The Vydheeswara Temple is located in Talekadu (or Talekad) in Karnatake. It is beleived to have been built by the Ganga Dynasty in the 10th Century.
There is also a story of the Curse of Talekadu. More about it later.
On the Shree Shiva Shakthi Vinayagar koil gopuram at Sivapraksham St.
I had shared my album of post budget Pondy Bazaar with the IIMA- Chennai group. One of the alumni Mr Srikant pointed out that this Pillayar has a Shanku and Chakram, normally associated with Vishnu. Only after his response, I noticed this uniqueness.
I have no idea about how Pillayar came to have the Sangu and chakram, but I am aware that the masons and sculptors of gopurams take liberties with the terracotta or stucco figures that go on the gopuram, often deviating from the accepted norms of iconography. If anybody has any other explanation, please do share it with the readers of this blog.
Sundaramurthy Nayanar was an eighth-century poet-saint and one of the most important Nayanars.
He is believed to have performed many miracles thanks to his great devotion to Shiva.
The Northern face of the gopuram at Kapali temple depicts one such miracle. During his journey through Kongu Nadu, he was informed about an eight-year-old boy who was swallowed by a crocodile at Avinashi (near Coimbatore). Using his divine powers Sundarar resurrected the boy, to the amazement of all. This event is commemorated every year as “Mudalai vaay pillai utsavam” on Panguni Uthram at the Avinashishwarar temple, Avinashi.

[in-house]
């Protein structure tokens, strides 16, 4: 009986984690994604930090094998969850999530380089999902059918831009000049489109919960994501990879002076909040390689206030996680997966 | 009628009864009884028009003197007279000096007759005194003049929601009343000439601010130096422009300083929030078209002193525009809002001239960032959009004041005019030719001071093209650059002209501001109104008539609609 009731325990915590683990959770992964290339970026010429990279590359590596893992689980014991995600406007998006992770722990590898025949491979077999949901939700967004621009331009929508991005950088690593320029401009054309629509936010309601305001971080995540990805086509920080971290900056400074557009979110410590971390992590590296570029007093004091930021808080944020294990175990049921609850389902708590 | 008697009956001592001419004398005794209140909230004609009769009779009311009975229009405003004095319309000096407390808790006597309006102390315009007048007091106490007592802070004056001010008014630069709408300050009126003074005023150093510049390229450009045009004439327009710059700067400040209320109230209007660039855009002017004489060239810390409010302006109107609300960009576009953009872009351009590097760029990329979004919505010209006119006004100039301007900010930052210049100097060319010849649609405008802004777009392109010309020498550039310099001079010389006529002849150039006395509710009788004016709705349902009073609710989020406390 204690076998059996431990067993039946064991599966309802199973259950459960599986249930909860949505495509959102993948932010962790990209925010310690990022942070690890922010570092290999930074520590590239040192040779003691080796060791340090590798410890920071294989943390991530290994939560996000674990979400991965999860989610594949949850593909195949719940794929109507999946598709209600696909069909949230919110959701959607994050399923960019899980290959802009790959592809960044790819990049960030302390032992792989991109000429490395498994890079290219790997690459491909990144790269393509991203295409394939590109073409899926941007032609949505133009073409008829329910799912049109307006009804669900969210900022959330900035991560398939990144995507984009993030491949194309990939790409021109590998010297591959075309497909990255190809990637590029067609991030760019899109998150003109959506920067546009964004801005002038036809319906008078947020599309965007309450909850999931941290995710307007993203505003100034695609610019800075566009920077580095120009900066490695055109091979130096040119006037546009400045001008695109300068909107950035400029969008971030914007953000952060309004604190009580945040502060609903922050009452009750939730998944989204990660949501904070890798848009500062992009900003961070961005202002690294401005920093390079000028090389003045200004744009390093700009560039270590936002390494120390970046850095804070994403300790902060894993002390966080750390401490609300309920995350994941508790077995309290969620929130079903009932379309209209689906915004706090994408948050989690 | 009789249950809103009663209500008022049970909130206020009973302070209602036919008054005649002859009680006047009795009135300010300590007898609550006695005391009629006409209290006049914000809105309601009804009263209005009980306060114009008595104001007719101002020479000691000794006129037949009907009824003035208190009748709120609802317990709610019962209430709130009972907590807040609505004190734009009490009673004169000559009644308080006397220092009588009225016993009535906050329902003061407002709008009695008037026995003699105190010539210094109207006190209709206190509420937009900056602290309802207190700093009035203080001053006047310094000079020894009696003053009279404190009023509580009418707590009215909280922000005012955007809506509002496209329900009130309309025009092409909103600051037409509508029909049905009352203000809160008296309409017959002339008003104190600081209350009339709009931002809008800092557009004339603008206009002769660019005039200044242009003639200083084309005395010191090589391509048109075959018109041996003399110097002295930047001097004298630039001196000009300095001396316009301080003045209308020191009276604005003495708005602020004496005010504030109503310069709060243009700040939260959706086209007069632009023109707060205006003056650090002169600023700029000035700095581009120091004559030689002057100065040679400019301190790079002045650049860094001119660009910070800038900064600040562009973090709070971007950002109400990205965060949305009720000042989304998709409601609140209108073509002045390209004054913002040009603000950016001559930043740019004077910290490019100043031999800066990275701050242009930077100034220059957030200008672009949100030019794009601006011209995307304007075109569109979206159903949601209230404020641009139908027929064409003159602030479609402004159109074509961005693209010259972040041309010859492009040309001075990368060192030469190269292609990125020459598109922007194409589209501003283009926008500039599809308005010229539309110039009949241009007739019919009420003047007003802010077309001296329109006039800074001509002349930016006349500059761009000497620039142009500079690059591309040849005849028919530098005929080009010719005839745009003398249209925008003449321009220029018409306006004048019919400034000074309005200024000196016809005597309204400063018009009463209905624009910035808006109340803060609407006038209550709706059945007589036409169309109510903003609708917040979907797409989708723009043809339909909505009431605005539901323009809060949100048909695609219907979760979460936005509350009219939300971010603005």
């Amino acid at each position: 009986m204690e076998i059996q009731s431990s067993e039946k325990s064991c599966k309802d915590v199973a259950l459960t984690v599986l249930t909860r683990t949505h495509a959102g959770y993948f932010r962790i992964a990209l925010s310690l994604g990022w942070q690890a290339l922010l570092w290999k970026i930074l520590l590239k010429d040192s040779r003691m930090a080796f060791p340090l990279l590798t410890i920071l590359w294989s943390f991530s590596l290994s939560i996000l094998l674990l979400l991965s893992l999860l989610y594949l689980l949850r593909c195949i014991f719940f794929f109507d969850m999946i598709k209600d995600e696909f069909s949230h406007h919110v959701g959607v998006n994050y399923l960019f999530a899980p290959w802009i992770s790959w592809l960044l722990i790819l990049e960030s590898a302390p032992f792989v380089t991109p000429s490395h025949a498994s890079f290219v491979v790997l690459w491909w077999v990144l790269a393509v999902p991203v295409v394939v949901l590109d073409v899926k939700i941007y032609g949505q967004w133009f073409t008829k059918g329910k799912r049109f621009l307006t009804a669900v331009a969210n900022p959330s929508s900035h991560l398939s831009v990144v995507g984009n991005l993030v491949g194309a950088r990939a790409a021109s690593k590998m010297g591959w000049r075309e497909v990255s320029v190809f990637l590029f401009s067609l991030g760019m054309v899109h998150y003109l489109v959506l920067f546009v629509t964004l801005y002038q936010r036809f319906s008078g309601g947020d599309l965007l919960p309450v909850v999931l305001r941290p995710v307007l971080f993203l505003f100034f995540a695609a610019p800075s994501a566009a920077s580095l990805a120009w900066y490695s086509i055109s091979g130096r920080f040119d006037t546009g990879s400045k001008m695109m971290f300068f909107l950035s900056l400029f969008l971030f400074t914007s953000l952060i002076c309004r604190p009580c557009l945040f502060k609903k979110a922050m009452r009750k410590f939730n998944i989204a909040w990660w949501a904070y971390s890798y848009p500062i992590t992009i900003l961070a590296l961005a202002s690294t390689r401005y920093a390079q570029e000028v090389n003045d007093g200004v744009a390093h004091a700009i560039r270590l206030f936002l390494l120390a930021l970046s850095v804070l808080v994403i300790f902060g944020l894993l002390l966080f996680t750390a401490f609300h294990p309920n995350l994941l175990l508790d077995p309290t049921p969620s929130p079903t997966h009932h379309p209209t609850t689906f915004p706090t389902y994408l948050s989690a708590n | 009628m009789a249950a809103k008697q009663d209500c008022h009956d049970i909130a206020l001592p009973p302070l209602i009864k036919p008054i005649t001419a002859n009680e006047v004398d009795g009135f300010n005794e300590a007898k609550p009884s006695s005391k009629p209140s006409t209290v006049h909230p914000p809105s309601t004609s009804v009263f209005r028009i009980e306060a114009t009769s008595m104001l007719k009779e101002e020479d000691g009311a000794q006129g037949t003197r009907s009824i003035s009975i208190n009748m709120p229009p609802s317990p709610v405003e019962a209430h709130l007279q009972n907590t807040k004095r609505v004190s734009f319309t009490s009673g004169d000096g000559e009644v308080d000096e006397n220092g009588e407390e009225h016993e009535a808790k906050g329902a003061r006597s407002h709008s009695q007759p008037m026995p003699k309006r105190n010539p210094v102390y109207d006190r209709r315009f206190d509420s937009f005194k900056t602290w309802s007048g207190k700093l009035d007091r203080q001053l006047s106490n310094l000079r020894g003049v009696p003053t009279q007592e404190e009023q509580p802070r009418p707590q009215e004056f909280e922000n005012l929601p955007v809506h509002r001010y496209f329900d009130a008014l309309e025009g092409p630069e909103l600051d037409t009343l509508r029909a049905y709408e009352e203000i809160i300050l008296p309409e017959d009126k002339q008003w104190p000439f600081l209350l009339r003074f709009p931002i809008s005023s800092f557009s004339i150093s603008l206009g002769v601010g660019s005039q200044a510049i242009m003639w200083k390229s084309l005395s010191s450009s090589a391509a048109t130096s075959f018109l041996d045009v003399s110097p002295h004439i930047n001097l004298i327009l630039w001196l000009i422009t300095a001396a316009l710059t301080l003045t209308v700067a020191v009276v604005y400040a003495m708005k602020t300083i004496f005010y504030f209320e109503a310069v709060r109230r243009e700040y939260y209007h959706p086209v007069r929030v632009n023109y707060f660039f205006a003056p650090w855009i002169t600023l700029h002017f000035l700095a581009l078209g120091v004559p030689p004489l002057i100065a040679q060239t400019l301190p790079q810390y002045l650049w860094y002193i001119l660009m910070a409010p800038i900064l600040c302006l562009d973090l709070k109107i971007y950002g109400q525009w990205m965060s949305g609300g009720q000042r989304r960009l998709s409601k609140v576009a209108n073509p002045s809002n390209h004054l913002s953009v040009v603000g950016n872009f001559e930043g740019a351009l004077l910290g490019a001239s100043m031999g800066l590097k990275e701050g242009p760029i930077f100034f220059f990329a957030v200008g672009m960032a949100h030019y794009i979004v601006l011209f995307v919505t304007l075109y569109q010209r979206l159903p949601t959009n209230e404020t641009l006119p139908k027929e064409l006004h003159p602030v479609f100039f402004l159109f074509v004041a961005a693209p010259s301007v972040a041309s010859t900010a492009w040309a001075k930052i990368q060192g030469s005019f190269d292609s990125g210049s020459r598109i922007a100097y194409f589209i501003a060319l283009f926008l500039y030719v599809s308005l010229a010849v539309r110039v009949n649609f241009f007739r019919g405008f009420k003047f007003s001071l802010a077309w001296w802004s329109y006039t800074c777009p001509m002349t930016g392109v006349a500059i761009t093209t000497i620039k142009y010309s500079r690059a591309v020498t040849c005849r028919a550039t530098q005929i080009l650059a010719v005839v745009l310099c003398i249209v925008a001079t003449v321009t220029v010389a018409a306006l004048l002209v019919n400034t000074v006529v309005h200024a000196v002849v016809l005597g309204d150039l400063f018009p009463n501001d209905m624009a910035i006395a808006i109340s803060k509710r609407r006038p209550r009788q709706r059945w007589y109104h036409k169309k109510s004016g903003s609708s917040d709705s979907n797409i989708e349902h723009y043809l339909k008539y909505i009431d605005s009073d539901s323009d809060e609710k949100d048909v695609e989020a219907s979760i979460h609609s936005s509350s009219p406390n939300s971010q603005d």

Mahishasuramardhini is another recurring theme in my posts.
Here, the medium is unique- painted marble.
18th Century CE from Jaipur Rajasthan. Exhibited at the Indian Museum Kolkata.
Ten-armed Durga is riding a lion as she slays the demon Mahisha. She is flanked by Ganesha and Kartikeya, which I found to be unique again. One of the other two female figures could be Saraswathi. The arch is embellished with paintings of the Durga legends. It is topped by a figure on a buffalo.
Submission of Naga King Apalala, ca 2nd C.CE, Loriyan Tangai
A relief from Loriyan Tangai region of Pakistan at the Indian Museum Kolkata.
The legend: In the Swat river of the Gandhara Kingdom, there was a naga king called Apalala. He used to harass the local residents and they, in turn, offered him a tribute to stop harassing them. Once when the tributes started dwindling, Apalala was furious and turned himself into a Dragon. He threatened to invoke floods in the Swat river and annihilate the community. At that time Buddha with Vajrapani was visiting that area to propagate his thoughts. Vajrapani used the weapon Vajra (lightning) to bring down the mountain and subdue Apalala. Apalala submitted to Buddha and converted to Buddhism.
It was interesting to come across an article in Dawn (Pakistan) about the archaeological department invoking a slightly different version of this legend in the context of floods in the Swat valley. See story: https://www.dawn.com/news/563030
In ancient Hindu temples, you can find exquisite carvings not only on the temple walls and pillars but also on the temple chariots. Though these are in wood and of more recent vintage, the beauty of the carvings cannot be ignored.
The above dasavathara depiction on the temple chariot (ther) is from the Sree Ranganatha temple at Srirangapatnam.
One can clearly see Matsya, kurma, Varaha, Narasimha, Vamana, Parasurama, Srirama, Balarama, & Krishna.